While completing his undergraduate degree at Temple University, Linn Washington never imagined that one day he would teach here. As a Temple undergraduate his desired career path was TV news, working either as a field director or a foreign correspondent. But his career has taken him through newspapers (daily, alternative and ethnic) in a variety of posts, from police beat reporting to executive editor. It also included a fellowship at the Yale Law School, where Washington earned a master’s degree and his serving as special assistant to the chief justice of the Supreme Court of Pennsylvania. Though he never worked as a TV news director, he has worked as a foreign correspondent, reporting from four of the world's seven continents.
The education Washington received at Temple equipped him with skills he needed to succeed in life. At Temple he acquired excellent instruction in journalism techniques, plus intangibles like building self-confidence and resourcefulness. Perhaps the most valuable lesson he learned at Temple was the value of hard work—a lesson that has paid dividends in- and outside the workplace.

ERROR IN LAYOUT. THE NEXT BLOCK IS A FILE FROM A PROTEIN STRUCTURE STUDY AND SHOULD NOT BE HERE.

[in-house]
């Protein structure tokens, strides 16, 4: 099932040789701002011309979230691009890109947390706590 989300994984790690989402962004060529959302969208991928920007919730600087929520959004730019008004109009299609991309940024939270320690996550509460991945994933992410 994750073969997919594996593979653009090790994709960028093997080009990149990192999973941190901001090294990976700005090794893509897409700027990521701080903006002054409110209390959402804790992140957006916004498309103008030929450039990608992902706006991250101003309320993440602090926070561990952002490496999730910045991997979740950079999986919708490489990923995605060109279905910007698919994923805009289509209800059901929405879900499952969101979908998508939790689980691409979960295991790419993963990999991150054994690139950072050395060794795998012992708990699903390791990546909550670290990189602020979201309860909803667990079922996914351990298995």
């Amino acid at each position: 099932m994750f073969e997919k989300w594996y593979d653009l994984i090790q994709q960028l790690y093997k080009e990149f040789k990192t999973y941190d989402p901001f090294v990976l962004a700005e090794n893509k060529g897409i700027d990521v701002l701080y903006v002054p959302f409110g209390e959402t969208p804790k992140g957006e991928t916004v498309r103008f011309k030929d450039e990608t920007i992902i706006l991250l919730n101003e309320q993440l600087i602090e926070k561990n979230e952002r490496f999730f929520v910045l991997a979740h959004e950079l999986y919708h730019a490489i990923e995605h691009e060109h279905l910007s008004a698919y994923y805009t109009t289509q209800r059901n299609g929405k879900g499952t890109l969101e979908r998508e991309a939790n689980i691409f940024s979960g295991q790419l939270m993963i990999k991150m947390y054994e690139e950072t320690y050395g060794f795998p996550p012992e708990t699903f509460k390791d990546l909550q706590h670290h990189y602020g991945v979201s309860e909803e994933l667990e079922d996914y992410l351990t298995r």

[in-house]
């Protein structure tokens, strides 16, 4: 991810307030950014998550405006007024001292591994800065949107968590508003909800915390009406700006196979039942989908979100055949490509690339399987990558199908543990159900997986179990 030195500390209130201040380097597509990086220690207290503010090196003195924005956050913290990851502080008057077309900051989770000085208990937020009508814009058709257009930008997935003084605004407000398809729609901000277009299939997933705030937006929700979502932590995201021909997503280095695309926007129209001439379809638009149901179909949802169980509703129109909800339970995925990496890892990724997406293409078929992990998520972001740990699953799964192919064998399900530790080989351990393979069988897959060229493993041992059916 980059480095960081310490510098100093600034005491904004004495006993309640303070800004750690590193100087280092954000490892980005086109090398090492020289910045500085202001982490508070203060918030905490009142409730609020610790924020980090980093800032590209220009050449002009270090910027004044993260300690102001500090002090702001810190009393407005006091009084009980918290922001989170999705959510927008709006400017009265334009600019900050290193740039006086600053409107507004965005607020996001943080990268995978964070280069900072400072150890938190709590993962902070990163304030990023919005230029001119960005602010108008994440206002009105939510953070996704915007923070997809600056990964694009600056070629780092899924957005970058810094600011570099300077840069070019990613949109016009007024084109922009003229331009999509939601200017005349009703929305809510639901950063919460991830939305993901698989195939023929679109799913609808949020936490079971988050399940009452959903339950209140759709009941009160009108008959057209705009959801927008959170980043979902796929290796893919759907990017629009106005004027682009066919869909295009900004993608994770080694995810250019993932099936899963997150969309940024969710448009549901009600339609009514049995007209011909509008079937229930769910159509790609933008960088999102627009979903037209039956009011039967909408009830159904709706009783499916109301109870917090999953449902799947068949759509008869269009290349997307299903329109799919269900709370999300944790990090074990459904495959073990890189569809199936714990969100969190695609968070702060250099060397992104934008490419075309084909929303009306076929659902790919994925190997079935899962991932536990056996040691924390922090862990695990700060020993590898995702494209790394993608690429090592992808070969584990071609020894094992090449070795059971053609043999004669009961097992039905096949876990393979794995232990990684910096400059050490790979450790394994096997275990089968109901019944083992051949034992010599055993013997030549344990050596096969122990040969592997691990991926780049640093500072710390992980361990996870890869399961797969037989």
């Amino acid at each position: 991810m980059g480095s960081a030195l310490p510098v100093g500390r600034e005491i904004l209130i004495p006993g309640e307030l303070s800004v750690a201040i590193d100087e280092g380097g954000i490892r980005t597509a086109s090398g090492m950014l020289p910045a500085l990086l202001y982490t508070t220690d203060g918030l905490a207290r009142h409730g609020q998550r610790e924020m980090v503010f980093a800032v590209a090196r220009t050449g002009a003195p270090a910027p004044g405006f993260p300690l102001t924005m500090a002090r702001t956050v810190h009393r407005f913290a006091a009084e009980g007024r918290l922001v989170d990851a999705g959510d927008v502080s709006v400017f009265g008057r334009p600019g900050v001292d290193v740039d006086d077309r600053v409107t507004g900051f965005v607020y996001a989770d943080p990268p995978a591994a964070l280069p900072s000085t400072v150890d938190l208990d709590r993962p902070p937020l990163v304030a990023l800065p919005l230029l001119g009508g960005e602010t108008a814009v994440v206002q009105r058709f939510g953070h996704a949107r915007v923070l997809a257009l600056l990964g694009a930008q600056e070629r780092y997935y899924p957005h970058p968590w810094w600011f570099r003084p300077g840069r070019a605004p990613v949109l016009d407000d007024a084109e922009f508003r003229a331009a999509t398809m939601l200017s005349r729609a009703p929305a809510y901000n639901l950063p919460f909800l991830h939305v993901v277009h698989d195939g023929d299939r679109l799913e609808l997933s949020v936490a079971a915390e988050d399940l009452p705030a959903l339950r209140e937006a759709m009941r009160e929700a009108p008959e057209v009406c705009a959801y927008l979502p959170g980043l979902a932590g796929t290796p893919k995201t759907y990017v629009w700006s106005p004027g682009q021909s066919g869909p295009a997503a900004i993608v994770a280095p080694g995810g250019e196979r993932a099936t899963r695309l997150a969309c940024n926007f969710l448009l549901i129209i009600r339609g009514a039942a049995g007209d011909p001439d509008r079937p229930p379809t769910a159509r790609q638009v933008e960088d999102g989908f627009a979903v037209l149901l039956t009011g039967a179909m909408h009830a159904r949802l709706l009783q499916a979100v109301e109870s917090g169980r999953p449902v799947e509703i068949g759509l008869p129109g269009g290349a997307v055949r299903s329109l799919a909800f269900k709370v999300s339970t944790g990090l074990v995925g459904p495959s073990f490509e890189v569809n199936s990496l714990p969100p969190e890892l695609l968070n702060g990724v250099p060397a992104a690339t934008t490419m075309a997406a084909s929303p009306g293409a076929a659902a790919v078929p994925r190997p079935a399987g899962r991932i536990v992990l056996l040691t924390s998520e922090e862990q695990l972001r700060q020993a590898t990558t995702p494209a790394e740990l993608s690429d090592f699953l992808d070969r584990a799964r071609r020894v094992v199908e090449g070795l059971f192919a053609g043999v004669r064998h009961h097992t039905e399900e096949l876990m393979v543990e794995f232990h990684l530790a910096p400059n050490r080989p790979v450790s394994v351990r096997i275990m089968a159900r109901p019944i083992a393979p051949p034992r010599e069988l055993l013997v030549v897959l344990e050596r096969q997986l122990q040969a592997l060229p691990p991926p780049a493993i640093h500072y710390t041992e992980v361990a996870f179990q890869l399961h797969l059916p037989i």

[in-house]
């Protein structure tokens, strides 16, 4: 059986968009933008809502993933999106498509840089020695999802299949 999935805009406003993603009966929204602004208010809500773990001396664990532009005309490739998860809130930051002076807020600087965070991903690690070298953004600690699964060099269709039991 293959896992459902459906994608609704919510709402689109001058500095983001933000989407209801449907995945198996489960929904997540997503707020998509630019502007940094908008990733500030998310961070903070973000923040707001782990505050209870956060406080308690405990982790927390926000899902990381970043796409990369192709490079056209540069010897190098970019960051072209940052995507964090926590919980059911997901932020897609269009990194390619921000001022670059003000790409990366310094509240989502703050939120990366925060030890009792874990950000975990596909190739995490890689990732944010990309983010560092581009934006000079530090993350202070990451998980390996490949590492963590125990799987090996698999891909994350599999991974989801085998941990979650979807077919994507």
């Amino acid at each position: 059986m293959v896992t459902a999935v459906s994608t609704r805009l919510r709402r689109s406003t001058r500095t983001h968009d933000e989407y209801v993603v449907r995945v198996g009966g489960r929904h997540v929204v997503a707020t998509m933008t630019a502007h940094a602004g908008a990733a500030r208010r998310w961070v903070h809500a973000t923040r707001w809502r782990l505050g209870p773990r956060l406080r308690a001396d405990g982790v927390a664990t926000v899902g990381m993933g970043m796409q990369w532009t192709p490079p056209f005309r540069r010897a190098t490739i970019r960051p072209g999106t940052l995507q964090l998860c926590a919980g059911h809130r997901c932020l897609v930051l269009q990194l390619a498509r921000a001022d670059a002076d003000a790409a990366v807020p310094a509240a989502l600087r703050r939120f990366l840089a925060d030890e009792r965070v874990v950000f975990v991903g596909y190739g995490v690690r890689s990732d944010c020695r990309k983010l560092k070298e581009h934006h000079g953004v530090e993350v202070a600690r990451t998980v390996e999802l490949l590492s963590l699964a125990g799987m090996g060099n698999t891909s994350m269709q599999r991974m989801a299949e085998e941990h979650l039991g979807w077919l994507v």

Washington teaches courses in investigative reporting, journalism law and multimedia reporting and news writing. He co-created the department’s innovative Multimedia Urban Reporting Lab (MURL). For eight years, he also directed and co-directed PhiladelphiaNeighborhoods.com, the department’s capstone class. Student work in that urban reporting–focused class earned nearly three dozen regional and national journalism awards during his time with that program, as well as Best Practices recognition from the Association for Education in Journalism and Mass Communication.
Washington also continues to work as a professional journalist for news entities (print and online) across the U.S. and in Europe, for which he has been recognized with awards. He frequently serves as an expert commentator, including appearances on CNN and the BBC World Service. He has directed study abroad programs for Temple’s School of Media and Communication in London and South Africa.
Recognizing how Temple University contributed to his career advancements, he considers it an honor to serve his alma mater as a professor.